Trump incorrectly tweeted Wednesday morning that Amazon owns the Washington Post to avoid paying a so-called “internet tax,” when in fact it is Jeff Bezos — not Amazon — that owns the media company.

“Amazon pays their taxes,” said Calacanis. “This is a completely fake tweet. It’s fake news.”

“Nobody believes what Trump is saying anymore. He tweets at 5:00 a.m.; nobody vets the tweets. It’s a complete embarrassment for our country that the president is tweeting factually incorrect stuff,” he said.

This isn’t the first time Trump has targeted Bezos. At a campaign rally in February 2016, then candidate Trump told the crowd: “If I become president, oh [does Amazon] have problems. They’re going to have such problems.” He added that Bezos only bought the Post to have “political influence.”

Donald Trump can’t hold a candle to what Jeff Bezos has added to society. He’s created millions of jobs and is a tremendous innovator. Bezos is going to give his money away — he’s done an amazing thing for America,” Calacanis said on Squawk Alley.

- Trump ‘can't hold a candle’ to Bezos’ contributions to society, says investor Calacanis,, June 28, 2017.

3. Few, if any, of Lewis Hamilton’s 58 grand prix victories have been as hard-boiled as this. It was not the prettiest demonstration of his race-craft but it was surely among the most defiant, as he held off a charging Sebastian Vettel with a prize example of thou-shalt-not-pass frontrunning, halving his rival’s championship lead from 14 points to seven.

“I told you what I was here for,” he said, after his fifth win this season reignited his exhilarating duel with the one driver able to hold a candle to his talent. “And I wasn’t leaving here without it.”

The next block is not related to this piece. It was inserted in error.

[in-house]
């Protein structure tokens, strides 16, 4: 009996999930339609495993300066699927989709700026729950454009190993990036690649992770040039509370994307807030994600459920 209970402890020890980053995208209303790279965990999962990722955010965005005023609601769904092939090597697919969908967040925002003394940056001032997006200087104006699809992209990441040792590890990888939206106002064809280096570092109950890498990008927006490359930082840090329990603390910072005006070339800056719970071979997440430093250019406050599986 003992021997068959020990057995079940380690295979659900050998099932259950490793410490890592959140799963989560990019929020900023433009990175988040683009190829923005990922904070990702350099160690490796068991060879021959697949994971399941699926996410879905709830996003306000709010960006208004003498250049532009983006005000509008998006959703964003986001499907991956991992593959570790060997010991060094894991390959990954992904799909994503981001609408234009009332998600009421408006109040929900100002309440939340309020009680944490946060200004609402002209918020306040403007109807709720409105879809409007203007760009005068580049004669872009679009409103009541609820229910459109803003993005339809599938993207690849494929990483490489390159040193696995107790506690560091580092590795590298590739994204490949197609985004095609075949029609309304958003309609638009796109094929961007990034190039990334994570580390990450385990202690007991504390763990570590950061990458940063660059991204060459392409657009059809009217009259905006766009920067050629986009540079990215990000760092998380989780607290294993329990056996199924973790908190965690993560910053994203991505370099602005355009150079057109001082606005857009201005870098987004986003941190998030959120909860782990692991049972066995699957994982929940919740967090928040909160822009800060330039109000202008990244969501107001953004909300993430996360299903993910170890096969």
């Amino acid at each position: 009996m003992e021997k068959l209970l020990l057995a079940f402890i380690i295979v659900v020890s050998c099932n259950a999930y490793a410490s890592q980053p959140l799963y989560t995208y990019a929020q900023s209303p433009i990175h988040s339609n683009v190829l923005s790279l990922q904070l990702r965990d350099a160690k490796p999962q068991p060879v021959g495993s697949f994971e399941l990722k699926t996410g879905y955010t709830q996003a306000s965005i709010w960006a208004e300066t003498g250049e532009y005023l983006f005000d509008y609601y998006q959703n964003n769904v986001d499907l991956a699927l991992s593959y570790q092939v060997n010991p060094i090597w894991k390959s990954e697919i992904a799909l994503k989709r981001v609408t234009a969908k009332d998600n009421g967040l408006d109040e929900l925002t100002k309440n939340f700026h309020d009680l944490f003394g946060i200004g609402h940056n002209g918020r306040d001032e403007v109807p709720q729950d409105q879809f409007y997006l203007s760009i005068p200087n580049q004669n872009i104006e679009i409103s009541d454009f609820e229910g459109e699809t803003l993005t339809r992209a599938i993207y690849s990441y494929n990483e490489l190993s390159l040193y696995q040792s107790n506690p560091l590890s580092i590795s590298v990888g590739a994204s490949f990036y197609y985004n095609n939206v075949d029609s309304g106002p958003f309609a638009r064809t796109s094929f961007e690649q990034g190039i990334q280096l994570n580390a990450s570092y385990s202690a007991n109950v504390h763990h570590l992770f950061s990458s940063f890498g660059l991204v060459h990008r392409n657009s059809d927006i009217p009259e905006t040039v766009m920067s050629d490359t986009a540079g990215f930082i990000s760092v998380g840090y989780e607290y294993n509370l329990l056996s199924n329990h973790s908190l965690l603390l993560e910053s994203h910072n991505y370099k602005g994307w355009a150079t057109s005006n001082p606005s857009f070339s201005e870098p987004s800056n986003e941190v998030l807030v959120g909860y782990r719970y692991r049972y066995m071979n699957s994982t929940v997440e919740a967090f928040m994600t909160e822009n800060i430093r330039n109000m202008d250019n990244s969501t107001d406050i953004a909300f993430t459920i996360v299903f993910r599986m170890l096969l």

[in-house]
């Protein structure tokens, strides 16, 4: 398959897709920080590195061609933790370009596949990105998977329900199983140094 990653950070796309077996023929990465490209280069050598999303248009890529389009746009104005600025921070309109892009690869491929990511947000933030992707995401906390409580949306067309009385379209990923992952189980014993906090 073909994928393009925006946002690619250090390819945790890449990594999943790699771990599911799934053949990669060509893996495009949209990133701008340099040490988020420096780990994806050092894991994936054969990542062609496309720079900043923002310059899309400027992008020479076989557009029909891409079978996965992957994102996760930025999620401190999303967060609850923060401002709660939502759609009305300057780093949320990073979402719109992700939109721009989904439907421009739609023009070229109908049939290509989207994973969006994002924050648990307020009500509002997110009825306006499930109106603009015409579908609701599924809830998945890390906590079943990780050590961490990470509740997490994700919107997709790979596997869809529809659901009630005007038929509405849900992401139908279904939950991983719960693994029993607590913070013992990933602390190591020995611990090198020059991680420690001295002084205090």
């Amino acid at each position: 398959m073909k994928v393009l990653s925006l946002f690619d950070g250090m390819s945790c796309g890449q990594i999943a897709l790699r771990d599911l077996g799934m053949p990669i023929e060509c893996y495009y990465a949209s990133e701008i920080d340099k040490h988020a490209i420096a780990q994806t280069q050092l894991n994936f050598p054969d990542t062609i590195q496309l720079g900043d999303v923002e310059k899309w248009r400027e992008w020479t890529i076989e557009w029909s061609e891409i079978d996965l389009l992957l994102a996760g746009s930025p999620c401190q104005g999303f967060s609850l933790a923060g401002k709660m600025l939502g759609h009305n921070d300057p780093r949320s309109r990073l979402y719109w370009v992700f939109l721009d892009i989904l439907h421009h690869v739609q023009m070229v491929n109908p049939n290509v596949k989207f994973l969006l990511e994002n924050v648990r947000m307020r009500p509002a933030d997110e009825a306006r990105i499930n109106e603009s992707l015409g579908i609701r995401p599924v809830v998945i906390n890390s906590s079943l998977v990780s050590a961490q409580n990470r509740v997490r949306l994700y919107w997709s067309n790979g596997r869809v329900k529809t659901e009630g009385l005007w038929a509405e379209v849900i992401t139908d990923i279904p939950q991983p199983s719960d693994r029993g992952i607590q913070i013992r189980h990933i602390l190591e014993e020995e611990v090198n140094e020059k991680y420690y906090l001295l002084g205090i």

This was a weekend to reaffirm Hamilton’s stature as perhaps the finest British sportsman of his generation. While Andy Murray might reasonably take issue with that claim, the Scot spends his Sundays hitting a tennis ball, not hurling a delicately-tuned machine around the forested majesty of Spa, where a ride through the steepling Rivage generates G-forces more familiar to fighter pilots. “There are only three sports,” Ernest Hemingway once argued. “Bullfighting, motor racing and mountaineering. All the rest are merely games.”

As a personality, Hamilton continues to polarise, both by his esoteric fashion sense – he changed straight from his race overalls on Sunday into off-the-shoulder black dungarees bought on his latest trip to New York – and his mercurial mood swings. But in this chapter for Formula One, he is without peer. Just 24 hours after he had equalled Michael Schumacher’s 68 pole positions, he underlined his quicksilver racing instincts by thwarting Vettel despite carrying less pace and inferior tyres, as well as negotiating the controversial intervention of a safety car.

- Lewis Hamilton wins Belgian Grand Prix in his 200th Formula One race to close title gap,, August 27, 2017.


About the author:

Zhang Xin is Trainer at He has been with China Daily since 1988, when he graduated from Beijing Foreign Studies University. Write him at:, or raise a question for potential use in a future column.

(作者:张欣 编辑:丹妮)